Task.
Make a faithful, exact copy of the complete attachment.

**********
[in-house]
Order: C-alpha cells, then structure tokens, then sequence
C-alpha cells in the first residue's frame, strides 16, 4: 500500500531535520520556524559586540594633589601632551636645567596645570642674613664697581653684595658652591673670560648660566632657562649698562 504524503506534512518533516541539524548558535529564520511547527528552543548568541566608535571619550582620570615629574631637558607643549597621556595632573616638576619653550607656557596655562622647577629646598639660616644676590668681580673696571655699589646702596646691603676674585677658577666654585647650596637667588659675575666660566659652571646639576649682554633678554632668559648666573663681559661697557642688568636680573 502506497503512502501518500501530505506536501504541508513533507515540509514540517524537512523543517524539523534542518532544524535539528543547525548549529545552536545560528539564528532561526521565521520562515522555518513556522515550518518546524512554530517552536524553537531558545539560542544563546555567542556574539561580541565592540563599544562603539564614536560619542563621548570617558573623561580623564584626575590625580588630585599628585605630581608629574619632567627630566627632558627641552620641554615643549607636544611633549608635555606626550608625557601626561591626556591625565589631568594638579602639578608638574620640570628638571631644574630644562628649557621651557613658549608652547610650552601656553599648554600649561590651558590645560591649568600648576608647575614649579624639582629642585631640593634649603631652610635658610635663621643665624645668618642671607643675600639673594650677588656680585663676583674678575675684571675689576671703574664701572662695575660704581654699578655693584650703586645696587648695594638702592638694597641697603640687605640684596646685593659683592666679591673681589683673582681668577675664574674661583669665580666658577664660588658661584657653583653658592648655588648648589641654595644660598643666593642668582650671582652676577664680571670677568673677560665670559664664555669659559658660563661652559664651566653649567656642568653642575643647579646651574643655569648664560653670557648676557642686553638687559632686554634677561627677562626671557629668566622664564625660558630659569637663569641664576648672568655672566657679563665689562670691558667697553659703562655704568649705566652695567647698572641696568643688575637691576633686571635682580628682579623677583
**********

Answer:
[in-house]
Order: C-alpha cells, then structure tokens, then sequence
C-alpha cells in the first residue's frame, strides 16, 4: 500500500531535520520556524559586540594633589601632551636645567596645570642674613664697581653684595658652591673670560648660566632657562649698562 504524503506534512518533516541539524548558535529564520511547527528552543548568541566608535571619550582620570615629574631637558607643549597621556595632573616638576619653550607656557596655562622647577629646598639660616644676590668681580673696571655699589646702596646691603676674585677658577666654585647650596637667588659675575666660566659652571646639576649682554633678554632668559648666573663681559661697557642688568636680573 502506497503512502501518500501530505506536501504541508513533507515540509514540517524537512523543517524539523534542518532544524535539528543547525548549529545552536545560528539564528532561526521565521520562515522555518513556522515550518518546524512554530517552536524553537531558545539560542544563546555567542556574539561580541565592540563599544562603539564614536560619542563621548570617558573623561580623564584626575590625580588630585599628585605630581608629574619632567627630566627632558627641552620641554615643549607636544611633549608635555606626550608625557601626561591626556591625565589631568594638579602639578608638574620640570628638571631644574630644562628649557621651557613658549608652547610650552601656553599648554600649561590651558590645560591649568600648576608647575614649579624639582629642585631640593634649603631652610635658610635663621643665624645668618642671607643675600639673594650677588656680585663676583674678575675684571675689576671703574664701572662695575660704581654699578655693584650703586645696587648695594638702592638694597641697603640687605640684596646685593659683592666679591673681589683673582681668577675664574674661583669665580666658577664660588658661584657653583653658592648655588648648589641654595644660598643666593642668582650671582652676577664680571670677568673677560665670559664664555669659559658660563661652559664651566653649567656642568653642575643647579646651574643655569648664560653670557648676557642686553638687559632686554634677561627677562626671557629668566622664564625660558630659569637663569641664576648672568655672566657679563665689562670691558667697553659703562655704568649705566652695567647698572641696568643688575637691576633686571635682580628682579623677583